Encourage children to build their own wealth. Many wealthy parents worry that knowing there is an inheritance in their future will prevent their children from having any ambitions. Grant a limited amount of control over portions of their inheritance at certain ages and teach them about options: investing, saving, donating or spending.

A financial education that starts early and provides time for lessons to be learned, will make children at any economic level better prepared for good decision making throughout their lives.

My office is available to help you plan for your family by scheduling a no obligation initial consultation. This can be done on person or virtually by Zoom.

Reference: Forbes (July 1, 2020) “4 Ways to Prepare Children Now to Oversee their Inheritance Later”

 

Continue Reading

How Do Social Security Benefits Work in My Estate Planning?

A financial power of attorney (POA) is a critical element of an estate plan. This document makes certain that a person you named takes care of your finances, when you are unable. Part of managing your finances is coordinating your Social Security benefits—whether you already are getting them or will apply for them down the road.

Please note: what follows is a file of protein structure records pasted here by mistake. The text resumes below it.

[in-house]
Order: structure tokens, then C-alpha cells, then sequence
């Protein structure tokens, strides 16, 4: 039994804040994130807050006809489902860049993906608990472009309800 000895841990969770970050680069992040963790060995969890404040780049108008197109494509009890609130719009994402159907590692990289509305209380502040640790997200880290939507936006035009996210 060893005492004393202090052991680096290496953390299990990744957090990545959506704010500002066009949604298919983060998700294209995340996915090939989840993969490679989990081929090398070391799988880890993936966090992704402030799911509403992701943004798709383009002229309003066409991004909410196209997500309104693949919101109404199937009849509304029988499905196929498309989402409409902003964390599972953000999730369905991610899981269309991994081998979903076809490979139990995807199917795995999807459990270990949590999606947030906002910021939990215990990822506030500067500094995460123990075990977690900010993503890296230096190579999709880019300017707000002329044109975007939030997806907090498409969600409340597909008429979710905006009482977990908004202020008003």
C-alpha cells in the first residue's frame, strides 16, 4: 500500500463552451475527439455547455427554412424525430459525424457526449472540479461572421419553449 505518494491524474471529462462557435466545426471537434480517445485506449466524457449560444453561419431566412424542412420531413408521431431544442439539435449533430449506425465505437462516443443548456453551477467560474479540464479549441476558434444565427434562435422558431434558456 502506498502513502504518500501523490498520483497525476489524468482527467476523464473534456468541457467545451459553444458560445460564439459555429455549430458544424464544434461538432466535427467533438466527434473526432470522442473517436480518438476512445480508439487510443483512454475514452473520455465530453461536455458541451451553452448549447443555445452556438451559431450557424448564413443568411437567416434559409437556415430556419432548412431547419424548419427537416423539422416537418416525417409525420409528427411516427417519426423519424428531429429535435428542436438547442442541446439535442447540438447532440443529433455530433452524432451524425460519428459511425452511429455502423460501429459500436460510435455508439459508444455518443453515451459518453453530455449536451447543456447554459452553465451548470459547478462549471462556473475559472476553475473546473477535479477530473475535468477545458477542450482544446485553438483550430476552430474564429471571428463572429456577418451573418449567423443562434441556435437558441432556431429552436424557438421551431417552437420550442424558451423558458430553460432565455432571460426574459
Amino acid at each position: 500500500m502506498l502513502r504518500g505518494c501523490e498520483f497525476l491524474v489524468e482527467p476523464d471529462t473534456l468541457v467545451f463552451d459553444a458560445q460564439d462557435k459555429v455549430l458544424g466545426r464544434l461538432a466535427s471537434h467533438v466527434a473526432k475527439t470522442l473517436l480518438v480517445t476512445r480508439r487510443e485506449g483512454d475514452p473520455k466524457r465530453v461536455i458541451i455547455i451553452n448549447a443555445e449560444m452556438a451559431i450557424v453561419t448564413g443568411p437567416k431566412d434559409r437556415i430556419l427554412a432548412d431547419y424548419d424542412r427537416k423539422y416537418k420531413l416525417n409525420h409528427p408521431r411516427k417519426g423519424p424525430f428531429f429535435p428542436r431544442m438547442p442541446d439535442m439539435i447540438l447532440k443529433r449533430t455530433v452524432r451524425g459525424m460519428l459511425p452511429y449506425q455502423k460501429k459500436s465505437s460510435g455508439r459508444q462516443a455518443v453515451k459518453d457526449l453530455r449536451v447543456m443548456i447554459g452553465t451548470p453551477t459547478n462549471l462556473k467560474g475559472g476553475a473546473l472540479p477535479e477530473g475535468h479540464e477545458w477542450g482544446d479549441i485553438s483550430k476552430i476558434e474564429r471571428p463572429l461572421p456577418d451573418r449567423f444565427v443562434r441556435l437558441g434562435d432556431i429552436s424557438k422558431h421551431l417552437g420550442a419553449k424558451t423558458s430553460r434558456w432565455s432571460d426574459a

However, what many people don’t realize, is that the Social Security Administration (SSA) doesn’t recognize POAs. Instead, as part of your estate plan, you need to contact the SSA and make an advance designation of a representative payee, according to Forbes’ article entitled “The Surprising But Essential Estate Planning Step For Social Security Benefits.”

This feature lets an individual select one or more people to manage their Social Security benefits. The SSA then, in most situations, must work with the named individual or individuals. You can designate up to three people as advance designees and list them in order of priority. If the first one isn’t available or is unable to perform the role, the SSA will move to the next one on your list.

A person who’s already getting benefits may name an advance designee at any point. Someone claiming benefits can name the designee during the claiming process. You can also change the designees at any time.

When you name a designee, the SSA will evaluate him or her and determine the person’s suitability to act on your behalf. Once he or she is accepted, a designee becomes the representative payee for your benefits. They will get the benefits on your behalf and are required to use the money to pay for your current needs.